ATL HIGHLANDS - It all started back in 1992 when Thomas Stone applied for a position as dispatcher with the Middletown Police Department. He held that position for three years. From t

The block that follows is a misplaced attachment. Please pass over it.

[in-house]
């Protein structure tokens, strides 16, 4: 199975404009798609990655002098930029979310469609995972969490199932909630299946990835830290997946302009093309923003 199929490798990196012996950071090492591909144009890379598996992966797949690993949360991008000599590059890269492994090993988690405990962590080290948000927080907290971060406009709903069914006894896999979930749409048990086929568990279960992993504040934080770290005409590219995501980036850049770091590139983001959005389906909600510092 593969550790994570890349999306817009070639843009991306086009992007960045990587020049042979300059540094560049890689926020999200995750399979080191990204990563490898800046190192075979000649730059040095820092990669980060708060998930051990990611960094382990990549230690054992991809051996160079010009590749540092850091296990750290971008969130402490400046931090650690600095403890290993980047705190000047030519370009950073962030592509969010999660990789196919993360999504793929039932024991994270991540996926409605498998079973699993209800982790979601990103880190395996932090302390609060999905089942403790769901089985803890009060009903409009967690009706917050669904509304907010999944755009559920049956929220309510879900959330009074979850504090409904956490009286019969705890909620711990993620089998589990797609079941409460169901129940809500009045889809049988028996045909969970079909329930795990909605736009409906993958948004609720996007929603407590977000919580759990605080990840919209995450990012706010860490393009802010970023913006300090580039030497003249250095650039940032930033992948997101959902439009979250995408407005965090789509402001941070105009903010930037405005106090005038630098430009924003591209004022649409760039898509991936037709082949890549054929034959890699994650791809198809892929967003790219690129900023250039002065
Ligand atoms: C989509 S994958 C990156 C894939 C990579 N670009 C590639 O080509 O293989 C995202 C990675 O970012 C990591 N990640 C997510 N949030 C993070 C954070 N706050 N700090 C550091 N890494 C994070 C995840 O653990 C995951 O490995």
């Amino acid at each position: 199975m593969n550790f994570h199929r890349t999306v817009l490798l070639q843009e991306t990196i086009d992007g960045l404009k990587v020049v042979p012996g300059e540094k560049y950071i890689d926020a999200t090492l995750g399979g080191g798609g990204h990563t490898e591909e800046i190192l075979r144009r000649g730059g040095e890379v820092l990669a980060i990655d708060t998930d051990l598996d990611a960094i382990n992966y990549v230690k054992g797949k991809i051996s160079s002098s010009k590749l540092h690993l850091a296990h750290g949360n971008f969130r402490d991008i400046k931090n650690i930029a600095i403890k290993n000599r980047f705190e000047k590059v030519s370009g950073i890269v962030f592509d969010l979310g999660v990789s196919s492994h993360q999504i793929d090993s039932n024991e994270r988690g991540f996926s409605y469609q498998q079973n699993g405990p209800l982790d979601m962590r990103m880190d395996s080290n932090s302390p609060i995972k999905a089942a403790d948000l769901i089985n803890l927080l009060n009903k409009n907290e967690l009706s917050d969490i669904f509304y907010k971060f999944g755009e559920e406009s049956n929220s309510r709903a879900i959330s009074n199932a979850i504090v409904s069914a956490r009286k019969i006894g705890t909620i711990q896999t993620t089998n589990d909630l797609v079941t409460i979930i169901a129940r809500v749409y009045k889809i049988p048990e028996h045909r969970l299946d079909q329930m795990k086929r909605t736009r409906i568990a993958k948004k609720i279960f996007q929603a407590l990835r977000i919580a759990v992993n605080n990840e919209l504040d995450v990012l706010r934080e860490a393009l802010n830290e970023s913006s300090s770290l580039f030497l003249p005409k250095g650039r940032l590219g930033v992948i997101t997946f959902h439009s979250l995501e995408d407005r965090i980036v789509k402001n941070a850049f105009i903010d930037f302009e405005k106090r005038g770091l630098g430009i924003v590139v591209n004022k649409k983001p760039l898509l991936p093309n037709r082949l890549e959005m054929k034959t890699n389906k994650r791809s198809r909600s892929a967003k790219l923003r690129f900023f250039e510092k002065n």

here it was police academy, police officer in Atlantic Highlands, lots of other police-related courses, promotion to detective just days before 9/11, 2001. Next it was Sergeant and back to Patrol duty for another three years, then promotion to Detective Sergeant, and finally, two years ago, Captain of the Atlantic Highlands Police Department. And last week on Friday, May 28, Capt. Thomas Stone did a formal walk-out of police headquarters to the cheers accolades and shouts of thanks, praise and admiration. That’s when he became Capt. Tom Stone retired, new civilian, Tom Stone. It’s been a wonderful 31 years and seven months, the amiable, laid back, yet very proper police officer said. Looking back, there’s no doubt 9-11 was the worst, as the new detective worked alongside his fellow law enforcement officers from this borough and so many other places to help the frightened, ash-covered and shocked people from all over the tri-state area as Sea Streak helped them escape the horrors of New York and dropped them off at the municipal yacht harbor where these officers and so many other volunteers helped them find means to get to their own homes. “We had to coordinate all of this,” he recalls, “even though even we didn’t know what was going on in the beginning. I’m just happy I work with such a great team and we could pull together and get everyone through it.” There are some sad times, Stone recalls, reluctant to talk about it until pressed. Yes, there have been times he has had to make arrests, times it has cost him a friendship. Times he has had to comfort a family after a death or serious accident, but times he was happy to be there to give the aid and solace he could offer. And there are wonderfully happy times to remember as well. There are those three deliveries of healthy little babies he was there to assist for, there were the times he could take satisfaction in how he could talk down a dangerous situation and avoid it becoming more dangerous or possibly fatal. There were the times he knew he made a difference. That’s it, Stone smiles in recall, that’s the best thing about being a police officer. “You know you’re there to help, to make a difference, but when you see it really happening, ‘holy mackerel!’ then it hits you. And you can feel good.” One of those times was with a teen, “a good kid, too,” who got in a bit of trouble…”nothing serious, just you know, kid stuff!” Tom was there to help out. That kid returned the favor another day, when Tom was at a scene helping with an injured person. The teen helped him lift the person, and Tom, nonchalantly suggested he join the first aid. He did, became a great volunteer, got on with his life, and today, ..and here Tom looks both proud and happy….”he’s the principal of a large school!” The first aid squad is another passion in this officer’s life. In fact, any volunteer agency that helps people is an important part of his life. Growing up in Leonardo, he followed his dad’s example and was on the Leonardo First Aid Squad. That was back in 1984. Over the years, he also served seven different terms as Captain of the squad. Then he was assistant EMS Chief for Middletown Township. Now he’s a life member of the squad and has been an EMT as well since 1986. At the same time, Tom served with the Navesink Fire Company and of course, captain twice, and now a life member. “My dad did it, my older brother Cal did it,” I had great examples to follow,” the officer said. Married to Alisa, a nurse also known for her generous volunteerism and expertise….they met when she was an ER nurse and he brought in accident patients… Stone has a stepson, Matt, of whom he’s very proud, and a teenage daughter Casey, on whom he unabashedly admits he dotes. “Yes, I spend a lot of time with her, yes, I love her company, and yes she’s pretty wonderful. But she knows I’m a disciplinarian as well, and I’m there with her as her father, not as a friend who lets her get away with anything.” The smiles on Casey’s face show he’s telling the truth, and she likes it that way. Looking back, besides his parents and their leadership, Tom said he had discipline, leadership skills and education honed into him at MAST, the Sandy Hook high school where all students are members of the NJROTC. As one of the first classes to attend all four years at the high school, Stone said he learned well and also developed strong friendships. Some of those friends were there Friday when he did his final walkout at headquarters. He has enjoyed the FBI courses he has taken, together with Homeland Security education, and all the courses the local department offers its officers. He loved being juvenile officer, a position he first started 20 years ago, and loved working with the pre-teens in the library programs that were offered. There’s no doubt police work has its ups and downs, with no advance warning of which would be the up or down days, and policy and departmental procedures and regulations have changed greatly in all levels of law enforcement over the years. “But you learn, you go with it, and you do your best.” What’s in the future for this very popular police captain? “I’m not looking that far ahead,” he grins, “I want to spend the summer getting my health back…..police work is not perfect for blood pressure….I want to get some stress out of my life, I want to take my daughter to Florida and spend time with my wife.” I’ll revisit my future in the fall and look at some of the offers I’ve had for future employment.” But for this time, at least this month, Captain Stone can bask in the accolades showered on him by the many local residents who knew him as a respected officer, a good friend, and an honest and fair judge of everyone.